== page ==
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Portraits in PR: Marketing Magazine Features Carol Levine

Originally published in Marketing Magazine.

 

This week, Marketing Magazine issued their second installment of their Portraits in PR feature. Which asks agency leaders to share what’s changed in PR over the last year, what inspires them, tools of the trade and what the future holds. This installment included energi PR co-founder, Carol Levine.

 

CAROL LEVINE, CEO AND CO-FOUNDER, ENERGI PR

What is the biggest challenge the industry faces in 2015?
Differentiation and integration pose a tremendous challenge. We know what sets us apart from other marketing disciplines, but many clients don’t. In a connected world, brands and organizations need to speak with one voice across multiple platforms. We need to address the question of ‘Why PR?’

What is the biggest challenge your agency faces in 2015?
Recruiting top talent will be significant, but it’s not surprising, as it is also one of the biggest issues for the industry. Part of this problem resides with the fact that many experienced practitioners choose to work independently or on the corporate side. But there is also increased competition for great people from other disciplines as our services become more integrated. The pressures that PR agencies face today, including doing more with less, the 24/7 client, as well as unpredictable growth or client loss demands a skill set beyond the traditional abilities of writing and media relations. We are looking for people with maturity, old-fashioned communications skills, resilience and business instincts.

Your favourite work-related book?
I really enjoyed reading Lean In: Women, Work and the Will to Lead, by Sheryl Sandberg, COO of Facebook. For many years, including when I started, the image of the PR industry was one where women dominated everywhere except at the highest level. Sandberg examines the sacrifices women often make in terms of career advancement, but also offers insights on how women can take better charge of their careers. Needless to say, I encouraged many of the young women I know to read the book.

Where/how do you find job-related inspiration?
There is nothing more interesting to me than being around accomplished people. I have had the privilege of building extraordinary business relationships and friendships with PR colleagues in Canada and around the world. My associates in the Public Relations Global Network are brilliant, and hearing about what they do is extremely valuable. I also read, listen and seek out advice.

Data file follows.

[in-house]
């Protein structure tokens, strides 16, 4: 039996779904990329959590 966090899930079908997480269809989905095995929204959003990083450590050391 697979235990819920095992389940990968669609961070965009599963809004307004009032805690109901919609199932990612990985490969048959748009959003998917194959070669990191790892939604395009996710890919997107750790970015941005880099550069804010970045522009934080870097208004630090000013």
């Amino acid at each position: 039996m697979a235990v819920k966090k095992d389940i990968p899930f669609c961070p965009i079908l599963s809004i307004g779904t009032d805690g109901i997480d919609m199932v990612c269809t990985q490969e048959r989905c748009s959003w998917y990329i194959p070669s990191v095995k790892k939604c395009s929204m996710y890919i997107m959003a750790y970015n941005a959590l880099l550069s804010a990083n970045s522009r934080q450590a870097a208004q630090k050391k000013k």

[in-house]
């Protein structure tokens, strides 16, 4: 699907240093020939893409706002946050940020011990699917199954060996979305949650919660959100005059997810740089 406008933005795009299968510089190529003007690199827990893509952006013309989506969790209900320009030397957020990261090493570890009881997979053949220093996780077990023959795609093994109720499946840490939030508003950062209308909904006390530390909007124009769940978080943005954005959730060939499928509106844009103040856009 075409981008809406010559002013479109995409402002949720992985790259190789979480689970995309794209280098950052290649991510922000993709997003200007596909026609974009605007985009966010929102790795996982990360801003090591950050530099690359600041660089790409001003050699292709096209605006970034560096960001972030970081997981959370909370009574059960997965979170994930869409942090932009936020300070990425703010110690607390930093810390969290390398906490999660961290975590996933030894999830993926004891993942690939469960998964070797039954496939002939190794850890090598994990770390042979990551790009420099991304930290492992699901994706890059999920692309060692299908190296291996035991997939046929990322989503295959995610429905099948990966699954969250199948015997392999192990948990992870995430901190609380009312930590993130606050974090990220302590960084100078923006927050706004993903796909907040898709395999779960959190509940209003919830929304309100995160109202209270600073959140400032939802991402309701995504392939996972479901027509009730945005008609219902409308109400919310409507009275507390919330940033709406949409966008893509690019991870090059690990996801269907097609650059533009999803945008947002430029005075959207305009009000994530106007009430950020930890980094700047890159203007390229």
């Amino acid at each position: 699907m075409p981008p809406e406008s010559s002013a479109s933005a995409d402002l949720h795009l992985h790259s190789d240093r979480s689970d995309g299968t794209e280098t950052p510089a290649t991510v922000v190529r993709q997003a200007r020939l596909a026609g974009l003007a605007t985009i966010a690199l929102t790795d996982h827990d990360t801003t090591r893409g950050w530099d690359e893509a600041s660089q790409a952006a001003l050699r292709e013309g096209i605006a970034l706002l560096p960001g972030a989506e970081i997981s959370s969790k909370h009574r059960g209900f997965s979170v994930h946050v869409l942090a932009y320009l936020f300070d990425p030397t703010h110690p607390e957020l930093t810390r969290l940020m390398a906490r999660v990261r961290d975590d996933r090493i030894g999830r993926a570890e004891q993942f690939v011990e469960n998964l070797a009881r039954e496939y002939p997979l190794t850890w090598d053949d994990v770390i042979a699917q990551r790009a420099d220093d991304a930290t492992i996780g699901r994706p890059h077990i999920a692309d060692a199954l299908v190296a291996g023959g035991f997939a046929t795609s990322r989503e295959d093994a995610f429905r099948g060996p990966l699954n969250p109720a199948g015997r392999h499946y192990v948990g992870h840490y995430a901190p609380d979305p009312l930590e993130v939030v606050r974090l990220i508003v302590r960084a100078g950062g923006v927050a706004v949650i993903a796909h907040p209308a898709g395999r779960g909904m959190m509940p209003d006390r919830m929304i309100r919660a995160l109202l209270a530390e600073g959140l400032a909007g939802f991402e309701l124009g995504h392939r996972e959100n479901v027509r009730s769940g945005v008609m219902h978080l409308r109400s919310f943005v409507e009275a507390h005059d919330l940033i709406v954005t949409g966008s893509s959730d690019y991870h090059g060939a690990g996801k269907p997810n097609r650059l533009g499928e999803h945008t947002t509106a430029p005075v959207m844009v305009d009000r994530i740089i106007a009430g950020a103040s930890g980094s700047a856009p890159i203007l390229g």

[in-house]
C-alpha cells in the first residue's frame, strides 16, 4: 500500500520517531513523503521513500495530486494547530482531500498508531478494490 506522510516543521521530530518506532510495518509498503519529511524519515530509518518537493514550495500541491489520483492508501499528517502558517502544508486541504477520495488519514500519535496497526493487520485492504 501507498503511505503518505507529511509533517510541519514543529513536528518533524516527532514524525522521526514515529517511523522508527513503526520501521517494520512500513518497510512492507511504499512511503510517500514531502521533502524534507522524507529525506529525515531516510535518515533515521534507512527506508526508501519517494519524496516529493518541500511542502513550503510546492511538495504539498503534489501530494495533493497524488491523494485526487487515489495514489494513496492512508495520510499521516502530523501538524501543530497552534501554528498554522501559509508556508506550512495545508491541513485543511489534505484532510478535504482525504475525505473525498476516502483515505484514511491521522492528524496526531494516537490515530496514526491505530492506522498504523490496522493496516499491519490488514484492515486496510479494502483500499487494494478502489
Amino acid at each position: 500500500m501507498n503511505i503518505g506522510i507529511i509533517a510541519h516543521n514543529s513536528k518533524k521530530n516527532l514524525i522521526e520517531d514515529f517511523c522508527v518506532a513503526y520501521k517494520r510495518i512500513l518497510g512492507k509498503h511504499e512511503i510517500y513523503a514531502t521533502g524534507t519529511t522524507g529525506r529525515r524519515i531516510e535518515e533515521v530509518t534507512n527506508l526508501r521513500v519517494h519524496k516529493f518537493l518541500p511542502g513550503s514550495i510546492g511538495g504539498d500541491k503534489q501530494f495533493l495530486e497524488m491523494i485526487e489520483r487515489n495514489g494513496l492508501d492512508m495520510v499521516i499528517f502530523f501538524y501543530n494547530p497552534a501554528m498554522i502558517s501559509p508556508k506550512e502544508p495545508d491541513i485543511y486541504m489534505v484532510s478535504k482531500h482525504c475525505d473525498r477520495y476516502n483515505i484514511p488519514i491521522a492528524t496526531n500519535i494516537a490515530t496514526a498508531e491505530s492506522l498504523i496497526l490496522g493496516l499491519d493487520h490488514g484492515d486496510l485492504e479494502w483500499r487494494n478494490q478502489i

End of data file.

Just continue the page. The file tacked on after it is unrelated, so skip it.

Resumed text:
What advice would you offer a graduate looking for a job in PR in 2015?
Be prepared for some tough love. They need to acknowledge that PR, like all businesses, reacts to the economic climate and manages by the numbers. Not every client will be a dream account and you may be asked to roll up your sleeves and do something outside your written job description. I would say that a huge advantage would be to convey how they see adding value to the employer and not the other way around — pretty much the approach we’d take with a client.

Other than your wireless device, what’s the one tool of the trade you can’t live without?
It would be my handwritten lists. My lists are almost therapeutic. I take pleasure in crossing tasks off my list in an array of coloured highlighters.

What’s your top prediction for PR in 2015?
Risk management. PR will own responsiveness, accountability, integrity. This past year told a sad story of deliberate deceit at “Late Night” laughable extremes (data breach, politics, transportation disasters). In every case, basic public relations counsel was either ignored or discounted. PR will need to be ahead of the game in listening, measuring and reacting.

 

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